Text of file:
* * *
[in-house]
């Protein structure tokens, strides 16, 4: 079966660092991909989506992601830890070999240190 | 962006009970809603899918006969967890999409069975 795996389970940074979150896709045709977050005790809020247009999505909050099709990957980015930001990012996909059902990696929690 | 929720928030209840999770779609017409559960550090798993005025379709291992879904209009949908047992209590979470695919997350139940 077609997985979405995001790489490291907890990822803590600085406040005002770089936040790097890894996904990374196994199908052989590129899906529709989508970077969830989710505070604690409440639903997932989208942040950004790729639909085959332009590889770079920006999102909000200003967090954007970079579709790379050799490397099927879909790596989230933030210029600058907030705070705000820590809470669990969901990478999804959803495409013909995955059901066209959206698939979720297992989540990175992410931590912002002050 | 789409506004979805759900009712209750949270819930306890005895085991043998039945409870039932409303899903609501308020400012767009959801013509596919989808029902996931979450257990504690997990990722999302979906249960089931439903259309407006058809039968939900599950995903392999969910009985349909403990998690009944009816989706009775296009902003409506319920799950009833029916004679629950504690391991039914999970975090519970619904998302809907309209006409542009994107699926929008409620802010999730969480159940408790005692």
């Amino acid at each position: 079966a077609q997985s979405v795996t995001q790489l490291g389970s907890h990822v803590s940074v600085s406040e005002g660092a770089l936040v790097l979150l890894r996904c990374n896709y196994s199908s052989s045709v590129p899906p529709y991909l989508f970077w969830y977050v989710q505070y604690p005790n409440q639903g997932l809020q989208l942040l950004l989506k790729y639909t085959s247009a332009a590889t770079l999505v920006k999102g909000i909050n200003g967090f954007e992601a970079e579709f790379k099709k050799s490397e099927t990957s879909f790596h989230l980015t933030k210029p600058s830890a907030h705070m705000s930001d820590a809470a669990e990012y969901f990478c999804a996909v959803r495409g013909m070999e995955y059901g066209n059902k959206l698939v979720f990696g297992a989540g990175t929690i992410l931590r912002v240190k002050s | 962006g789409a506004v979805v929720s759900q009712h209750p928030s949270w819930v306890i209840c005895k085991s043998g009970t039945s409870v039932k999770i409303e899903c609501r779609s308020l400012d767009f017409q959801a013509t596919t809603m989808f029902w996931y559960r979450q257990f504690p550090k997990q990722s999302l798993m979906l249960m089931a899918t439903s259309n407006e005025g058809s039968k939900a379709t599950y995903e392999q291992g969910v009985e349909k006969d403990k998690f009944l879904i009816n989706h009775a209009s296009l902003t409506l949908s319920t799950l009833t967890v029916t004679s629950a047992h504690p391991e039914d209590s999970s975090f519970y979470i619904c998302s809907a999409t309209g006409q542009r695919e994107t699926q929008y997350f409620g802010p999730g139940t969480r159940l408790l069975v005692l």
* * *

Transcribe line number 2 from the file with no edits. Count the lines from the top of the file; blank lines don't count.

């Protein structure tokens, strides 16, 4: 079966660092991909989506992601830890070999240190 | 962006009970809603899918006969967890999409069975 795996389970940074979150896709045709977050005790809020247009999505909050099709990957980015930001990012996909059902990696929690 | 929720928030209840999770779609017409559960550090798993005025379709291992879904209009949908047992209590979470695919997350139940 077609997985979405995001790489490291907890990822803590600085406040005002770089936040790097890894996904990374196994199908052989590129899906529709989508970077969830989710505070604690409440639903997932989208942040950004790729639909085959332009590889770079920006999102909000200003967090954007970079579709790379050799490397099927879909790596989230933030210029600058907030705070705000820590809470669990969901990478999804959803495409013909995955059901066209959206698939979720297992989540990175992410931590912002002050 | 789409506004979805759900009712209750949270819930306890005895085991043998039945409870039932409303899903609501308020400012767009959801013509596919989808029902996931979450257990504690997990990722999302979906249960089931439903259309407006058809039968939900599950995903392999969910009985349909403990998690009944009816989706009775296009902003409506319920799950009833029916004679629950504690391991039914999970975090519970619904998302809907309209006409542009994107699926929008409620802010999730969480159940408790005692």